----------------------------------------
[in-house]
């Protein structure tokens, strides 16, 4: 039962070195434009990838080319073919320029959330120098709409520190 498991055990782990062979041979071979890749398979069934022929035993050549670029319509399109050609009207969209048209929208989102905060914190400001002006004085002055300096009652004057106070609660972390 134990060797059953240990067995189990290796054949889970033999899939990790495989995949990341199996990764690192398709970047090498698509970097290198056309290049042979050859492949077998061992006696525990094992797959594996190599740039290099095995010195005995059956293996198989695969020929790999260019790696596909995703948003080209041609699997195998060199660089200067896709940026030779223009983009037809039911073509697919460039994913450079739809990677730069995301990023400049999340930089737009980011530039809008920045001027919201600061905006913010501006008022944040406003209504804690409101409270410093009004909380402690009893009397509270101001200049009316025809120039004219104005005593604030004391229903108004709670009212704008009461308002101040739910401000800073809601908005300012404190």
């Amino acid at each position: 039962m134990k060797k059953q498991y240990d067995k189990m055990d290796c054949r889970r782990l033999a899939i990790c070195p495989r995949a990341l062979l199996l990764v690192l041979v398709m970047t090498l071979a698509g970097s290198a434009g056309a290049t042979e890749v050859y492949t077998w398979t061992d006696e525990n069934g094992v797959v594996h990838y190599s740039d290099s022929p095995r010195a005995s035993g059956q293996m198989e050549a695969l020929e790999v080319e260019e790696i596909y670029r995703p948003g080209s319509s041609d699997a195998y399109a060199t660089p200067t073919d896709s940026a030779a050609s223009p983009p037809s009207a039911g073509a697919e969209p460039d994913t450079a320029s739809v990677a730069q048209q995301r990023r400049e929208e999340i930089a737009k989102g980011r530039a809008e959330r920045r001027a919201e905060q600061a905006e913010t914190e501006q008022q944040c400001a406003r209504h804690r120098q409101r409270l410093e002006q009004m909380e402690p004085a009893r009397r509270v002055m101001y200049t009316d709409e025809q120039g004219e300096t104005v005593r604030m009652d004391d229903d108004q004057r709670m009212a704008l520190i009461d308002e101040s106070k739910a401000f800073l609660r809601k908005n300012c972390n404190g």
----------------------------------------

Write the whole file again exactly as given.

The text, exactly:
[in-house]
């Protein structure tokens, strides 16, 4: 039962070195434009990838080319073919320029959330120098709409520190 498991055990782990062979041979071979890749398979069934022929035993050549670029319509399109050609009207969209048209929208989102905060914190400001002006004085002055300096009652004057106070609660972390 134990060797059953240990067995189990290796054949889970033999899939990790495989995949990341199996990764690192398709970047090498698509970097290198056309290049042979050859492949077998061992006696525990094992797959594996190599740039290099095995010195005995059956293996198989695969020929790999260019790696596909995703948003080209041609699997195998060199660089200067896709940026030779223009983009037809039911073509697919460039994913450079739809990677730069995301990023400049999340930089737009980011530039809008920045001027919201600061905006913010501006008022944040406003209504804690409101409270410093009004909380402690009893009397509270101001200049009316025809120039004219104005005593604030004391229903108004709670009212704008009461308002101040739910401000800073809601908005300012404190």
């Amino acid at each position: 039962m134990k060797k059953q498991y240990d067995k189990m055990d290796c054949r889970r782990l033999a899939i990790c070195p495989r995949a990341l062979l199996l990764v690192l041979v398709m970047t090498l071979a698509g970097s290198a434009g056309a290049t042979e890749v050859y492949t077998w398979t061992d006696e525990n069934g094992v797959v594996h990838y190599s740039d290099s022929p095995r010195a005995s035993g059956q293996m198989e050549a695969l020929e790999v080319e260019e790696i596909y670029r995703p948003g080209s319509s041609d699997a195998y399109a060199t660089p200067t073919d896709s940026a030779a050609s223009p983009p037809s009207a039911g073509a697919e969209p460039d994913t450079a320029s739809v990677a730069q048209q995301r990023r400049e929208e999340i930089a737009k989102g980011r530039a809008e959330r920045r001027a919201e905060q600061a905006e913010t914190e501006q008022q944040c400001a406003r209504h804690r120098q409101r409270l410093e002006q009004m909380e402690p004085a009893r009397r509270v002055m101001y200049t009316d709409e025809q120039g004219e300096t104005v005593r604030m009652d004391d229903d108004q004057r709670m009212a704008l520190i009461d308002e101040s106070k739910a401000f800073l609660r809601k908005n300012c972390n404190g």